Just like having props strategically placed, Marshall also used music as little Easter eggs as well.
Marshall tells us that he placed a lot of the original songs within the last 15 minutes of the film.
RM – “I feel like we’ve earned it by that time. I feel like she looks in the balloon and you hear a Spoon Full of Sugar, or they’re up in the air, and you hear A Little Let’s Go Fly A Kite. Because I think we’re coming full circle. Michael’s now a child, and we tried to make it something that was emotional.
I will say when Dick Van Dyke does that monologue to the kids where he tells the story about Michael as a little boy and the tuppence and so all of that, and you hear Feed The Birds. I will tell you now that when I shot that scene, I like to work with music. So I had Feed The birds, the music, in my ear and I’m watching Dick Van Dyke, and I have him in my ear too and he’s delivering this monologue, and I honestly broke down. I couldn’t breathe, and I couldn’t say cut. I couldn’t say it. I was so moved.
I just couldn’t believe my life had come full circle. From a 4-year-old boy having seen the film with Dick Van Dyke there, hearing Feed The Birds, watching him say that. He’s in our film 54 years later as a 91-year-old man. I mean that’s just magic to me. It was total magic; I’m still not over it.”
Let's talk about those amazing animation scenes. What is the process like?
RM – “That was the most challenging part of the whole filmmaking, and it’s the first thing we shot, right away, because of the animators– it’s all hand-drawn animation, every frame. So we needed to get that material to the animators right away. And the reason our post-production was I think close to 14, 15 months was because of the hand-drawn animation. They needed that time.
The majority of them came out of retirement to do this. It’s kind of a lost art, although I have just to say I was somewhat hopeful because a lot of the artists there really were also in their 20s who were more interested in working on the hand-drawn animation than the computer-generated work. So that was really good.”
The animation sections have to be filmed multiple times to add points of references. So sometimes it's just Mary Poppins and Jack, and then there are reference dancers used in place for the penguins. Then Marshall would take Emily and Lin-Manuel out of the shot and only shoot the reference dancers in so the animators would know the choreography. There is a scene with flamingos dancing, and those numbers were filmed with women in their place for the animators. Lots of green screen and points of reference for the kids to look at like tall giraffes as well.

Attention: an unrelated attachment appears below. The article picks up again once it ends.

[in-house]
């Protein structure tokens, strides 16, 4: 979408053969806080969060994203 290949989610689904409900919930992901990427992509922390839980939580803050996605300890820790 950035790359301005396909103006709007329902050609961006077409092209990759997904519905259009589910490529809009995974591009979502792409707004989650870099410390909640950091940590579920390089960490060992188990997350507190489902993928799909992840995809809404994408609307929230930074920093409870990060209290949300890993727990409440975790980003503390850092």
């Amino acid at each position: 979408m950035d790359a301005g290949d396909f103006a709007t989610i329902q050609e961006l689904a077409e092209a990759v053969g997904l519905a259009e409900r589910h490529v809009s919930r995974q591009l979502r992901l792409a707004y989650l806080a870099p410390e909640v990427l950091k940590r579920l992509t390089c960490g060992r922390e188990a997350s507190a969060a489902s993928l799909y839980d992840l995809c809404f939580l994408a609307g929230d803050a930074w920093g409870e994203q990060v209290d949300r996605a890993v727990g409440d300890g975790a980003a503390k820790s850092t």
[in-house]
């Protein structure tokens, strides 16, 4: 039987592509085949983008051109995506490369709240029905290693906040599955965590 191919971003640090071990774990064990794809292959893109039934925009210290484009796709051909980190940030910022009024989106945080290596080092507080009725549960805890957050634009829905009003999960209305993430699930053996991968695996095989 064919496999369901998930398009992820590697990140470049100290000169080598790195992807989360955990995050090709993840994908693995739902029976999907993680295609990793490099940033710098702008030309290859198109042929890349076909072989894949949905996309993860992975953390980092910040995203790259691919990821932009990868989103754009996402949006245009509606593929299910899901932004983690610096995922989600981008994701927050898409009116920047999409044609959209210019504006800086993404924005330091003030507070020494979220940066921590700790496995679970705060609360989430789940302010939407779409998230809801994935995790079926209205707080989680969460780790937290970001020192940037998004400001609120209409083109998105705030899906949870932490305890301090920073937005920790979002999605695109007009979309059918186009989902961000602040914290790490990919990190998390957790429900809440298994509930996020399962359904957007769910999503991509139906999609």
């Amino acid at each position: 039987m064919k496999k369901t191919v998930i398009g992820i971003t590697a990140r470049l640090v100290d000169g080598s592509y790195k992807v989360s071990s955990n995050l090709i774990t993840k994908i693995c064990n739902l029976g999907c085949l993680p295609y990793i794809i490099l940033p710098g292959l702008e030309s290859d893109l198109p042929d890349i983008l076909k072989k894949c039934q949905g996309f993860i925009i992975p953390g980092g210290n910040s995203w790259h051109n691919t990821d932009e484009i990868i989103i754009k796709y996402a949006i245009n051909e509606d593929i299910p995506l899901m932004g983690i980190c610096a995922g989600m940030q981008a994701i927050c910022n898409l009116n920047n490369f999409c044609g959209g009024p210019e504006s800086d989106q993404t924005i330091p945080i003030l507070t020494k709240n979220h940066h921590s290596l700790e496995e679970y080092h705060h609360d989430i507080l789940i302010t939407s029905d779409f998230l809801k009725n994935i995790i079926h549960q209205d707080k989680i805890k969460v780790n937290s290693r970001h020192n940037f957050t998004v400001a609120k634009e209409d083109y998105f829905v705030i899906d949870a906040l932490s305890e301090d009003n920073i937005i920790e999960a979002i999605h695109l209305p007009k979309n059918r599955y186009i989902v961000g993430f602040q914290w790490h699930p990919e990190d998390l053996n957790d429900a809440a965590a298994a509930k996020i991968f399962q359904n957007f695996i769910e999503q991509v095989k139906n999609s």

There is a lot of material with eight books, is there enough material for another movie?
RM – “I’m just sort of holding my breath to see how this movie’s embraced and how it does. And if people accept it and are excited by it. And if it does, I think there will be talk about it because there is a lot of material. We walked through it, and cherry picked what we thought were the best adventures that we could musicalize and create like a set piece too. But I will say there was a lot left on the table as we were working through that.
She definitely can visit other families, and there are other stories there for sure. There’s a lot of Star Wars stories. There can be a lot of Mary Poppins stories. That’s my fill.”
I'm with Marshall on this one. When the books provide you with tons of material, you can keep the storytelling going.
Mary Poppins Returns is in theaters December 19th.
Get the Mary Poppins Returns soundtrack!